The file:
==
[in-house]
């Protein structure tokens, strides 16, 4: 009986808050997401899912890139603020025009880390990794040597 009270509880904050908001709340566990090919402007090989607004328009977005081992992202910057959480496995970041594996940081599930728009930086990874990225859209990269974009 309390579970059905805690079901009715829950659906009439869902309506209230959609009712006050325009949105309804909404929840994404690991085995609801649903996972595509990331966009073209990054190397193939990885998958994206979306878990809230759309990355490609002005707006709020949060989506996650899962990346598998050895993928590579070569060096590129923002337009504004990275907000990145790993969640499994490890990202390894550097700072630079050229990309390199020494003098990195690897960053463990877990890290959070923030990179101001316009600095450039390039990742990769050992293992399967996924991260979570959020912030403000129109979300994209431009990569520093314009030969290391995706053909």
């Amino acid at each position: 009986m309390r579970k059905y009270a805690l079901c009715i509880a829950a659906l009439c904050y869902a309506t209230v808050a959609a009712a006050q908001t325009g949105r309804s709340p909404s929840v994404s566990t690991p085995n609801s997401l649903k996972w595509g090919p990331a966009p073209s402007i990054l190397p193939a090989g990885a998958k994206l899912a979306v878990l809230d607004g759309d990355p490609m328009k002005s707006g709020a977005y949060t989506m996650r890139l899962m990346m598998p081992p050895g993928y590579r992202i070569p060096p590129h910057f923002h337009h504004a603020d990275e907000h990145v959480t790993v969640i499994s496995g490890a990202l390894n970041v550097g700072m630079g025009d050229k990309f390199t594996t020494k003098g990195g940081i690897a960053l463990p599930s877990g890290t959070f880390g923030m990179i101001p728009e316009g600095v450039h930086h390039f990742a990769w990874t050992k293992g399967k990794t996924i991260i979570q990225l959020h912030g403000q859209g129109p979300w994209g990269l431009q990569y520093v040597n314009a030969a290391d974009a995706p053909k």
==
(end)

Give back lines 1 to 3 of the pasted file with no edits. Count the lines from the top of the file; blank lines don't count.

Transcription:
[in-house]
């Protein structure tokens, strides 16, 4: 009986808050997401899912890139603020025009880390990794040597 009270509880904050908001709340566990090919402007090989607004328009977005081992992202910057959480496995970041594996940081599930728009930086990874990225859209990269974009 309390579970059905805690079901009715829950659906009439869902309506209230959609009712006050325009949105309804909404929840994404690991085995609801649903996972595509990331966009073209990054190397193939990885998958994206979306878990809230759309990355490609002005707006709020949060989506996650899962990346598998050895993928590579070569060096590129923002337009504004990275907000990145790993969640499994490890990202390894550097700072630079050229990309390199020494003098990195690897960053463990877990890290959070923030990179101001316009600095450039390039990742990769050992293992399967996924991260979570959020912030403000129109979300994209431009990569520093314009030969290391995706053909």
């Amino acid at each position: 009986m309390r579970k059905y009270a805690l079901c009715i509880a829950a659906l009439c904050y869902a309506t209230v808050a959609a009712a006050q908001t325009g949105r309804s709340p909404s929840v994404s566990t690991p085995n609801s997401l649903k996972w595509g090919p990331a966009p073209s402007i990054l190397p193939a090989g990885a998958k994206l899912a979306v878990l809230d607004g759309d990355p490609m328009k002005s707006g709020a977005y949060t989506m996650r890139l899962m990346m598998p081992p050895g993928y590579r992202i070569p060096p590129h910057f923002h337009h504004a603020d990275e907000h990145v959480t790993v969640i499994s496995g490890a990202l390894n970041v550097g700072m630079g025009d050229k990309f390199t594996t020494k003098g990195g940081i690897a960053l463990p599930s877990g890290t959070f880390g923030m990179i101001p728009e316009g600095v450039h930086h390039f990742a990769w990874t050992k293992g399967k990794t996924i991260i979570q990225l959020h912030g403000q859209g129109p979300w994209g990269l431009q990569y520093v040597n314009a030969a290391d974009a995706p053909k």